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Michael Rhodes
Karen Burhans

Unmanned Aerial Vehicles, commonly referred to as drones, are quickly being outfitted to capture unprecedented amounts and types of data that companies can use for diverse commercial applications. Though it is currently unlawful to operate UAVs for commercial purposes in the United States (unless you are one of the limited number of companies granted an exemption by the Federal Aviation Administration), companies eager to capitalize on this revolutionary technology are already making plans to integrate UAVs into their business model as soon as the FAA promulgates its final rules for commercial use. But as the prospect of widespread commercial use of UAVs looms, so too does the specter of engagement over privacy implications related to the proliferation of UAVs.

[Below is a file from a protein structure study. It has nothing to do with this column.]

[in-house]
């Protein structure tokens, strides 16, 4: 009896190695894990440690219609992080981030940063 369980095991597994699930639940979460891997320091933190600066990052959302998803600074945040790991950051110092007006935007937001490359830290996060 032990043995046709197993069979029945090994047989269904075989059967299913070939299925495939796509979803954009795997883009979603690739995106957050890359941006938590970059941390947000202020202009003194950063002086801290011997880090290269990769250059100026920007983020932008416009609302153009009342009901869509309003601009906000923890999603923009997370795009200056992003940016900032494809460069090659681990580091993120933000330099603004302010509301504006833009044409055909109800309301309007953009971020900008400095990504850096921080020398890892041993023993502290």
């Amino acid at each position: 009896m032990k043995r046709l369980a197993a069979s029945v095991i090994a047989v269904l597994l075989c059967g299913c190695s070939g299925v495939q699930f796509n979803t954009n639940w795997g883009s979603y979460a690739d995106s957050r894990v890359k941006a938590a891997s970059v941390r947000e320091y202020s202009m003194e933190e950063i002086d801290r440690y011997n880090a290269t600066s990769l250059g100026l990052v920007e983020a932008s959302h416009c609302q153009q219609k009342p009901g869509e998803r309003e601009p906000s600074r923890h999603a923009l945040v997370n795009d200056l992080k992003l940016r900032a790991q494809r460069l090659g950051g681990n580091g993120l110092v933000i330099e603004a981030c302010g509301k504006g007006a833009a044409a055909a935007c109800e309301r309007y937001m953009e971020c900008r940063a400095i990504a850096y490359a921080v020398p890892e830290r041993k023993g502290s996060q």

Pending adoption of the FAA final rules, companies should be proactive in formulating privacy practices and policies applicable to this developing technology. Companies making plans to use UAVs should take advantage of this “pre-UAVs” period to consider whether and how they will collect data and to make plans for the appropriate collection, storage, and use of that data to protect third parties’ privacy interests and, moreover, protect the company from the reputational and economic exposure resulting from any actual or perceived misuse of third-party data. Disclosure regimes should be deliberated and implemented.

Privacy implications of potential data collection by UAVs have become a hot-button topic in the UAVs debate. Even though widespread commercial UAVs usage may not be legal for two years or more, there has been a flurry of activity at the federal level, with some calling for government regulation of privacy issues related to UAVs.

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